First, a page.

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By Angela Bergman
When I was a kid, I spent hours on my own, playing, exploring, reading, and daydreaming. Other kids had cable TV. We had rabbit ears and three channels at best. Other kids had computers with color monitors and a variety of games. We had a computer with no color monitor and one game—and it was an educational game at that. Other kids had Atari’s and Nintendo’s. I had pet rabbits, cats and dogs, books, a bike, and cross country skis.
I know it sounds like I’m about as old as a dinosaur, but I grew up in the 1980s. I also grew up in the country so my playmates were few and far between. And by far between, I mean they lived many miles from me. I looked forward to school since that was the time I got to see my friends. But outside of school, my time was spent on my own, entertaining myself or opening a book to provide a temporary escape from my mundane life.
Kids These Days
Kids today have a much different childhood than the one I experienced. At least my kids do. We have fifty channels available on a large, flat screened TV. Some are even available in HD but I can’t tell the difference. We have two home computers, three laptops, and numerous electronic devices between the seven of us that can keep us entertained for hours if we so choose. We have shelves full of books that are rarely read. And the internet gives us unlimited access to games and movies, whenever we want them. We can even download them and take them with us out on the road.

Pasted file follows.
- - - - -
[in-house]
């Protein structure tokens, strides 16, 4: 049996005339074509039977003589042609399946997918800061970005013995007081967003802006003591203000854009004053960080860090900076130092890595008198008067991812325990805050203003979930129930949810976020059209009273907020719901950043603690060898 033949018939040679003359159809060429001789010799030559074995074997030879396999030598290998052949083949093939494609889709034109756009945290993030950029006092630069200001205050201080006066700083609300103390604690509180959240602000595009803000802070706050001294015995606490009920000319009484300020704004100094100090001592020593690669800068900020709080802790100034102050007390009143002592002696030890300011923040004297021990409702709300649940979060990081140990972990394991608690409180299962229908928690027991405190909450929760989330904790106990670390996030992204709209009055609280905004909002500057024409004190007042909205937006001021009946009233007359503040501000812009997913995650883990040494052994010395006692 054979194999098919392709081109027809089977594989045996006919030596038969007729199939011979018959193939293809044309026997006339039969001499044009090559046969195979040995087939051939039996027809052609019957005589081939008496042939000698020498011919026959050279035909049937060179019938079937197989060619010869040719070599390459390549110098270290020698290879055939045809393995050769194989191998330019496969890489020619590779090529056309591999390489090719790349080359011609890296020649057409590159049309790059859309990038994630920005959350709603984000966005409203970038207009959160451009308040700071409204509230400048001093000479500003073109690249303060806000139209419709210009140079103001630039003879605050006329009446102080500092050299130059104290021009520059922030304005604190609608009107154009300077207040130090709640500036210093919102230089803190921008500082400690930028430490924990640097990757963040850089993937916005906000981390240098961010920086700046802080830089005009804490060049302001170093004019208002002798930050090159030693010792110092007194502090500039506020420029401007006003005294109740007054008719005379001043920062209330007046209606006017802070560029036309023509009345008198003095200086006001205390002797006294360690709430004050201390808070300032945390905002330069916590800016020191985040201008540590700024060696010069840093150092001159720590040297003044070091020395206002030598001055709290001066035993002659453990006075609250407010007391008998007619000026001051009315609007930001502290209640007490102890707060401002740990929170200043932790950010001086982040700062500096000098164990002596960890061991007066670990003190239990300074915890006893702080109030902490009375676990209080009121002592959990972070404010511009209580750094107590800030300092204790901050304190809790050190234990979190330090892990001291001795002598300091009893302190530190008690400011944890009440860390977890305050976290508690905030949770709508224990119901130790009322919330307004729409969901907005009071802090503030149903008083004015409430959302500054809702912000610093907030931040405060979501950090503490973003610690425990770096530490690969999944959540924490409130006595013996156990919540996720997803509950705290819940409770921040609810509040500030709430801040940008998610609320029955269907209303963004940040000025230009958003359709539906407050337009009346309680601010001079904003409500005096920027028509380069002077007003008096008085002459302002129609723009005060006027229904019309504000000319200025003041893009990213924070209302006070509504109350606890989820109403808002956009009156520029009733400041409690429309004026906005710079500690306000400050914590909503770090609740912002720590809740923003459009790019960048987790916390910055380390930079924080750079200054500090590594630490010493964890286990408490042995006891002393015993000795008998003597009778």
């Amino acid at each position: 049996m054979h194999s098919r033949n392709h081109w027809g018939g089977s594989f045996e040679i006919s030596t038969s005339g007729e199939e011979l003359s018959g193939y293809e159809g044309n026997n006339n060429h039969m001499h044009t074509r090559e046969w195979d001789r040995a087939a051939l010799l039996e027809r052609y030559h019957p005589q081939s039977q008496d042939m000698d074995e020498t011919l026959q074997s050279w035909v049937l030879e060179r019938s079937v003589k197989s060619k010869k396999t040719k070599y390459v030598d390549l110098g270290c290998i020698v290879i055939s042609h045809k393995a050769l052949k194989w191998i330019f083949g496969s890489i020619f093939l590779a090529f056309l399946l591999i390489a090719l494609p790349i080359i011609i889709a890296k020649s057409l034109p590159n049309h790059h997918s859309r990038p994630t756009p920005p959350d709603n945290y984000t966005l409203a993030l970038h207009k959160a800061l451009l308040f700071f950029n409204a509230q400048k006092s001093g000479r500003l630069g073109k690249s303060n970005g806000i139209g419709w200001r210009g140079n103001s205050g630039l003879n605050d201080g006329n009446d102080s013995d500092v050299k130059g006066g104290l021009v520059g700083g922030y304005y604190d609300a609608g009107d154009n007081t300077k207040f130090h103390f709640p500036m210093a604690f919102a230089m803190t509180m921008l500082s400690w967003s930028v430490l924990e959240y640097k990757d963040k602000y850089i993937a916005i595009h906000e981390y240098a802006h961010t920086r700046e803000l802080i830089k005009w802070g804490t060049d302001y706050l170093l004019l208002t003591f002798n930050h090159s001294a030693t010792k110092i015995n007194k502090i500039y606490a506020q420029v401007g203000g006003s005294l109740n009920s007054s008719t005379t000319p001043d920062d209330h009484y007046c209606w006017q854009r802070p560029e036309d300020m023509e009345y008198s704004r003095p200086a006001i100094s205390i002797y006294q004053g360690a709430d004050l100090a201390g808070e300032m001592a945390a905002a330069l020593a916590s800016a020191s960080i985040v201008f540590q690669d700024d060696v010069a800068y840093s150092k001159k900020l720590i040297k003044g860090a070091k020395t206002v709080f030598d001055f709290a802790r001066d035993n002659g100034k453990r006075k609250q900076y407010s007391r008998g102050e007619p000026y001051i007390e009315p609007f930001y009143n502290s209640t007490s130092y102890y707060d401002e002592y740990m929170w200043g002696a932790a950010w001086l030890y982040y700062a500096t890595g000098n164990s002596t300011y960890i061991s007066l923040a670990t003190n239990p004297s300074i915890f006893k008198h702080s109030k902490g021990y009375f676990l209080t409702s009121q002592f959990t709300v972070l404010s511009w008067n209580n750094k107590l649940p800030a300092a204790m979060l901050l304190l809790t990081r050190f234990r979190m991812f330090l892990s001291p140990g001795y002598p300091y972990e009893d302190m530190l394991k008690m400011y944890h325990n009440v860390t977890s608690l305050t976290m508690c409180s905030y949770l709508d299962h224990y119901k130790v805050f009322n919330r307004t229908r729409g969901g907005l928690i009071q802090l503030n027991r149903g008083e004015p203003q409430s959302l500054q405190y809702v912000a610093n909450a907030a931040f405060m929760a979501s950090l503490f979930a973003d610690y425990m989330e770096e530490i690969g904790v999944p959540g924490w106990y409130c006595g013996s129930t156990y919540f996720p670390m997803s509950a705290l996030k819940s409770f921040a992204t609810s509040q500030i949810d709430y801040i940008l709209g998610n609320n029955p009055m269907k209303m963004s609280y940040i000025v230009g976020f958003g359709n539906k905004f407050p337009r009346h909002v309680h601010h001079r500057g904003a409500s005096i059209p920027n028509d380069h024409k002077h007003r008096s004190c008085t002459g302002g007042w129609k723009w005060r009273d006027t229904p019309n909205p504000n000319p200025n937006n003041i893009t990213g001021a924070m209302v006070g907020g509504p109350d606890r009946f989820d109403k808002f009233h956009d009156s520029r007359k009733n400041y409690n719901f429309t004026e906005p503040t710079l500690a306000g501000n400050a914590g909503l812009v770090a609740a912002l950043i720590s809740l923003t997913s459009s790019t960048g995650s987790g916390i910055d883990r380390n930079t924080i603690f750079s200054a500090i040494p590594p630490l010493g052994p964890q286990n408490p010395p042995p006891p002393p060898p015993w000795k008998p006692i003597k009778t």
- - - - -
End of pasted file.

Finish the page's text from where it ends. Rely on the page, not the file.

Friends and playmates live all around us. We used to make playdates, but now we chat with them online. Our yard is slightly bigger than a postage stamp and it rarely gets used anymore. The dogs wait for one of “their boys” to take them for a walk, pet them or play with them. The nearby park that buzzed with life twenty years ago now sees only a handful of families a day.
What has happened to us? Are we all spending our downtime staring at screens, waiting for the minute we can leave work or school so we can go home and swipe left, right, up, down until we find the thing we need to fill up our free time?
What’s one of the worst things you’ll hear as a parent? Maybe second to the sound of a kid vomiting in the middle of the night—in their bed—the worst sound for most parents is the whiny complaint, “I’m bored!”